Roman cursus honorum

This diagram shows the ladder of political advancement (cursus honorum) during the late Republic. The straight ladder shows the typical path of advancement, beginning with election to quaestor, the lowest office, and proceeding to consul, the highest (of course very few men made it that far; it was quite exceptional when a man like Cicero, who did not come from a noble family, was elected consul). Red text designates "curule magistrates," who had the right to sit on a special ivory folding stool (sella curulis) as a symbol of their office; they also had the right to wear the purple-bordered toga (toga praetexta). Offices marked with an asterisk carried imperium, the highest political authority, which included the right to command an army, to interpret and carry out the law, and to pass sentences of death. Magistrates whose title began with "pro" were in charge of provinces; the Senate normally conferred these after the men had finished their term of office in Rome. The more important provinces, especially those requiring large military forces, were assigned to ex-consuls, while the less significant provinces were governed by ex-praetors.


2 *consuls—chief magistrates who convoked and presided over the Senate and assemblies, initiated and administered legislation, served as commander-in-chief in military campaigns, and represented Rome in foreign affairs. Consuls could appoint and/or serve as *dictator for up to 6 months in times of emergency when the constitution was suspended. When their term of office was completed, consuls usually governed a province as *proconsul.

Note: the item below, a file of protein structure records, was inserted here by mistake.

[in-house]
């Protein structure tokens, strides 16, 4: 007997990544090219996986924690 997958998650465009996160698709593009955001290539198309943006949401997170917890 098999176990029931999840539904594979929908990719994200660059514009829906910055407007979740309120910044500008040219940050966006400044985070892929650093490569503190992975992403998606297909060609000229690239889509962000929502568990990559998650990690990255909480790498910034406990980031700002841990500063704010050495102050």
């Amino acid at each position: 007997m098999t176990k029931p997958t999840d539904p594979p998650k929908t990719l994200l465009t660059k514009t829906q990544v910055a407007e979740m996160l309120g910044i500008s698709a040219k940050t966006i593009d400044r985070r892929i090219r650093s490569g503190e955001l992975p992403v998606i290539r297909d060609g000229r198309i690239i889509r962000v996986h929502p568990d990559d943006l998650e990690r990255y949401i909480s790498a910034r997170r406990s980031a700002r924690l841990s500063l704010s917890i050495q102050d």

8 *praetors—served primarily as judges in law courts, but could convoke the Senate and assemblies; they assumed administrative duties of consuls when these were absent from Rome. When their term of office was completed, praetors might govern a province as *propraetor.

2 censors—elected every 5 years for terms of 1½ yrs.; revised lists of senators and equestrians; conducted census of citizens and property assessments for tax purposes; granted state contracts.

4 aediles—supervised public places, public games, and the grain supply in the city of Rome; 2 were required to be plebeians, and the other two (who had more status) could come from either order; the latter 2 were called curule aediles.

10 tribunes—had to be plebeian, because the office was established to protect the plebeians from arbitrary actions of magistrates; hence the primary power of tribunes was negative—they could veto the act of any magistrate and stop any official act of administration; they were by law sacrosanct, meaning that anyone who attacked them physically could be immediately and summarily killed; they could convoke the Senate and assemblies and initiate legislation.

20 quaestors—administered finances of state treasury and served in various capacities in the provinces; when elected quaestor, a man automatically became eligible for membership in the Senate, though censors had to appoint him to fill a vacancy